Why don’t I get to decide whether my taxes pay for war?

 

 

by Karen Topakian

Once upon a time in a land far far away, a group of civic-minded people of conscience decided that they couldn’t allow their hard earned tax dollars to be spent on war and destruction and violence and mayhem at home and abroad.

So these civic-minded people of conscience met with their good and smart elected representatives and drafted a bill. They called the bill the Religious Freedom Peace Tax Fund Bill (H.R. 2085). If the good and smart members of their congress passed this bill, then people of conscience throughout the land could direct their tax dollars away from military spending into a non-military trust fund.

Every year this good and smart congress would then allocate these funds towards government activities and operations that were unrelated to military purposes. Purposes that promoted peace and peacemaking or protected our environment or defended our human and civil rights or supported the arts and education. Purposes that didn’t involve a gun or nuclear weapons or threats of harm to other sovereign nations.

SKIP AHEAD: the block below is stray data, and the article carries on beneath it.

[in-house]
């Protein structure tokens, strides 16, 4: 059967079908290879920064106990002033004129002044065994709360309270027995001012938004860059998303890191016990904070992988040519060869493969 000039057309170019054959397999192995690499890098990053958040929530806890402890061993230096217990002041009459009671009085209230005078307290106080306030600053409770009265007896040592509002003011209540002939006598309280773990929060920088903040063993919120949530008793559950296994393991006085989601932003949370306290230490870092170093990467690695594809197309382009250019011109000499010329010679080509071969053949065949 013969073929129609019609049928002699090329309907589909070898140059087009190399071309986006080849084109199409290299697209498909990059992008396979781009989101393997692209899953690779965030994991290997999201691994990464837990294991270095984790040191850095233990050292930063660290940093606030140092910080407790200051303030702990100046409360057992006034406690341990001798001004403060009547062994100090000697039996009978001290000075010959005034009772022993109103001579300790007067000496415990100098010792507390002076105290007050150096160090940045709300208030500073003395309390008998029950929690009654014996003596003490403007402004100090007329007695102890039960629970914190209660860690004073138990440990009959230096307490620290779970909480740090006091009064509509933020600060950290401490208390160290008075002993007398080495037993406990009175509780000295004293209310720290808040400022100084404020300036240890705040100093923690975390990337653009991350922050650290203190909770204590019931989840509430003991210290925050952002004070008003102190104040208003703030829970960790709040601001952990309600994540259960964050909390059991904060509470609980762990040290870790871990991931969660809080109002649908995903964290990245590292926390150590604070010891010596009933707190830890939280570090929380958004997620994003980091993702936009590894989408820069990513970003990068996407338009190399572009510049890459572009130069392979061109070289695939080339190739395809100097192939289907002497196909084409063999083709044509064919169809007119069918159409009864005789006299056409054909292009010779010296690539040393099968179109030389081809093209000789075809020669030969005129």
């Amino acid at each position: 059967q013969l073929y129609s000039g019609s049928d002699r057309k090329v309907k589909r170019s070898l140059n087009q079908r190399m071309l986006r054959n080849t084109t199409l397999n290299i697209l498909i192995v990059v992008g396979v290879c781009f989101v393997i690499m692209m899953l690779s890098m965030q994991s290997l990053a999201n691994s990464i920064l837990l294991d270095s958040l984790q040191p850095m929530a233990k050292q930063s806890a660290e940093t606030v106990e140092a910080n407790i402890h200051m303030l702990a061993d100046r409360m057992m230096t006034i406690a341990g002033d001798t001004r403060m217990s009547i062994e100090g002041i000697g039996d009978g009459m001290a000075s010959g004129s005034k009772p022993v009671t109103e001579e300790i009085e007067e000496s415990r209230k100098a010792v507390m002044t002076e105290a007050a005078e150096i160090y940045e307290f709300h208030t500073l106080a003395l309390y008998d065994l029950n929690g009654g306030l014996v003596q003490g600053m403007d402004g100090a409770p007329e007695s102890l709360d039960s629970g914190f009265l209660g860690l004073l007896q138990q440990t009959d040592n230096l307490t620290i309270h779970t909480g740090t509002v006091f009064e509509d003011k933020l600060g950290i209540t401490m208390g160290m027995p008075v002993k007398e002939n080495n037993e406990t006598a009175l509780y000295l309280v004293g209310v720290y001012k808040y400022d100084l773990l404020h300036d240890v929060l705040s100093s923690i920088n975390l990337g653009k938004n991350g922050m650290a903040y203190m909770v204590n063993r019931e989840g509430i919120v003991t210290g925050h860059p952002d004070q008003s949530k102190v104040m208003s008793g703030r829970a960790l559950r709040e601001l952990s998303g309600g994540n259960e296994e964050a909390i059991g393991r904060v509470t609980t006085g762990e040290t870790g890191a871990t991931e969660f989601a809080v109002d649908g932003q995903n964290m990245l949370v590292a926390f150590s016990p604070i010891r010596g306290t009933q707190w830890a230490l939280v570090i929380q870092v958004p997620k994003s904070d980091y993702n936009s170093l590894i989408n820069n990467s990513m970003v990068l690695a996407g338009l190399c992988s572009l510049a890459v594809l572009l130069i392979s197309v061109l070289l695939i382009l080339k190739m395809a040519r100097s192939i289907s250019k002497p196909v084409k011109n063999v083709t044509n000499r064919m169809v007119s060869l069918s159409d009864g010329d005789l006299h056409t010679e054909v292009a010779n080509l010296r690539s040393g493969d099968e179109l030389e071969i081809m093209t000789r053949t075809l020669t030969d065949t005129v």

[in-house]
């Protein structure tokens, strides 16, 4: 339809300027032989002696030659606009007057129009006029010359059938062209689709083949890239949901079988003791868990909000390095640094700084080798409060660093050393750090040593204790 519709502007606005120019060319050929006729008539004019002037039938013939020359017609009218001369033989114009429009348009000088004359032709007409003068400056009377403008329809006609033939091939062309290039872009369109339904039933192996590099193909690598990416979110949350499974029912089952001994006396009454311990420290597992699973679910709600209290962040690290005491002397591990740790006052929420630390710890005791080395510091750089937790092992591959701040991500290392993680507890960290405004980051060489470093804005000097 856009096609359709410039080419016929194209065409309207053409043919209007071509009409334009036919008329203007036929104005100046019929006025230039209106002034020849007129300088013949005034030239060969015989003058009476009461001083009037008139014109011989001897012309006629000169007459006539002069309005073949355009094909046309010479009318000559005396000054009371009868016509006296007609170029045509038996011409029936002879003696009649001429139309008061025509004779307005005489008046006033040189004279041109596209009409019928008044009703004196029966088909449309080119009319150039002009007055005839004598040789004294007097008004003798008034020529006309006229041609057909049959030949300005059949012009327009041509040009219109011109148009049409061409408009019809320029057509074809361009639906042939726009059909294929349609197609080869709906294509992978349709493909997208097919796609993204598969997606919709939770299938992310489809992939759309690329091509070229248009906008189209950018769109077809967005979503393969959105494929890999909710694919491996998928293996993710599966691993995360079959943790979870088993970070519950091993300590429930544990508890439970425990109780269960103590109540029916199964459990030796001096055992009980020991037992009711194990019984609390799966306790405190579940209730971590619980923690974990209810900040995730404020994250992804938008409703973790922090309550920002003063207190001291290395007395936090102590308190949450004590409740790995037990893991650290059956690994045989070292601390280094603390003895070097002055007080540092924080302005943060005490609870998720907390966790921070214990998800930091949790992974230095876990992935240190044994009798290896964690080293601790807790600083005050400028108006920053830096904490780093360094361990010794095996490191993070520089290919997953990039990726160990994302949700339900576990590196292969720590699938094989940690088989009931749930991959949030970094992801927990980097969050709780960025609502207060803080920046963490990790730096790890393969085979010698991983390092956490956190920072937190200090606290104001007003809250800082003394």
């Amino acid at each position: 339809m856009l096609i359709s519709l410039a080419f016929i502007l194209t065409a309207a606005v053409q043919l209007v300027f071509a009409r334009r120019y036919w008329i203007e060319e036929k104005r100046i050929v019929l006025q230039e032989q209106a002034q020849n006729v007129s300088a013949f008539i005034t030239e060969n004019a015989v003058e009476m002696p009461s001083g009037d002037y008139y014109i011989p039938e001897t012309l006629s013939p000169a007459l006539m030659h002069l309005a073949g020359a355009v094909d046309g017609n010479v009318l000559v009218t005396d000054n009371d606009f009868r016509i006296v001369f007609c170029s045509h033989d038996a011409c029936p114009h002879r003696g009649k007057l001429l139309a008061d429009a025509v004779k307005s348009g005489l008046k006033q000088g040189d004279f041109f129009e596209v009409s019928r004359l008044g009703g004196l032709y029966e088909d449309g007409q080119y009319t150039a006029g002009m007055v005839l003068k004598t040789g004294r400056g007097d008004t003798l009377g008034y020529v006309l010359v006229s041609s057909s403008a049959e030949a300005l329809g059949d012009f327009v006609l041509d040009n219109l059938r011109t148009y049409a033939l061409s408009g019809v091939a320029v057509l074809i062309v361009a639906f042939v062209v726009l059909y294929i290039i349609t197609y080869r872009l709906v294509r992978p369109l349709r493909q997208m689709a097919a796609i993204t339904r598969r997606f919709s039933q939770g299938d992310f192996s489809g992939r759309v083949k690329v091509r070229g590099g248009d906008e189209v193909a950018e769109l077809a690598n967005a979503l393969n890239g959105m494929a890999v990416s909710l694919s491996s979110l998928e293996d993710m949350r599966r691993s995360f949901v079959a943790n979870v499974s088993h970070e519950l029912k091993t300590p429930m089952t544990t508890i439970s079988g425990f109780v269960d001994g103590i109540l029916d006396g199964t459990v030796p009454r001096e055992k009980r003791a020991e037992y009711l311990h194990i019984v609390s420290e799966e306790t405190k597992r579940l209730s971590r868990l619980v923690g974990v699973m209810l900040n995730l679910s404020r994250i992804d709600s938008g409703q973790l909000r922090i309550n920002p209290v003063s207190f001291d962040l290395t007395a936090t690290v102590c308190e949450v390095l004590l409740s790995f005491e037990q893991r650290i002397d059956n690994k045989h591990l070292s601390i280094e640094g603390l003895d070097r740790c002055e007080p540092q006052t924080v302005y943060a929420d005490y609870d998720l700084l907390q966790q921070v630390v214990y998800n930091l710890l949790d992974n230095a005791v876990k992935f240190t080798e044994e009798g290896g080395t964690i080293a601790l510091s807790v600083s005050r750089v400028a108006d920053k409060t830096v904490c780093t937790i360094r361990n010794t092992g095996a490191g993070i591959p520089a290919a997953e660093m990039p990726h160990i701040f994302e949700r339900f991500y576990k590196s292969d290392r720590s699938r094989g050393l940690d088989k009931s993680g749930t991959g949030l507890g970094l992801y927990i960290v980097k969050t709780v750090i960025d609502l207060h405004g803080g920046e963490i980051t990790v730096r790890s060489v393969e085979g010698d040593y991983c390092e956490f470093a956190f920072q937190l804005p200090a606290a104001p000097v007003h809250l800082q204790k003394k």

One distinguished member of this congress of good and smart people introduced this bill onto the floor of the House. He was a civil rights leader from Georgia. A man who led the march with Dr. Martin Luther King Jr. across the infamous Edmund Pettus Bridge on Bloody Sunday.

Fourteen other good and smart members of this congress representing states from coast to coast joined this man of conscience to co-sponsor this bill.

But the Religious Freedom Peace Tax Fund Bill is not the law of the land.

These civic-minded people of conscience can’t redirect their hard earned tax dollars away from war and destruction and violence and mayhem at home and abroad. So nobody lives happily ever after.

Not unless we all work to make this bill the law of our land.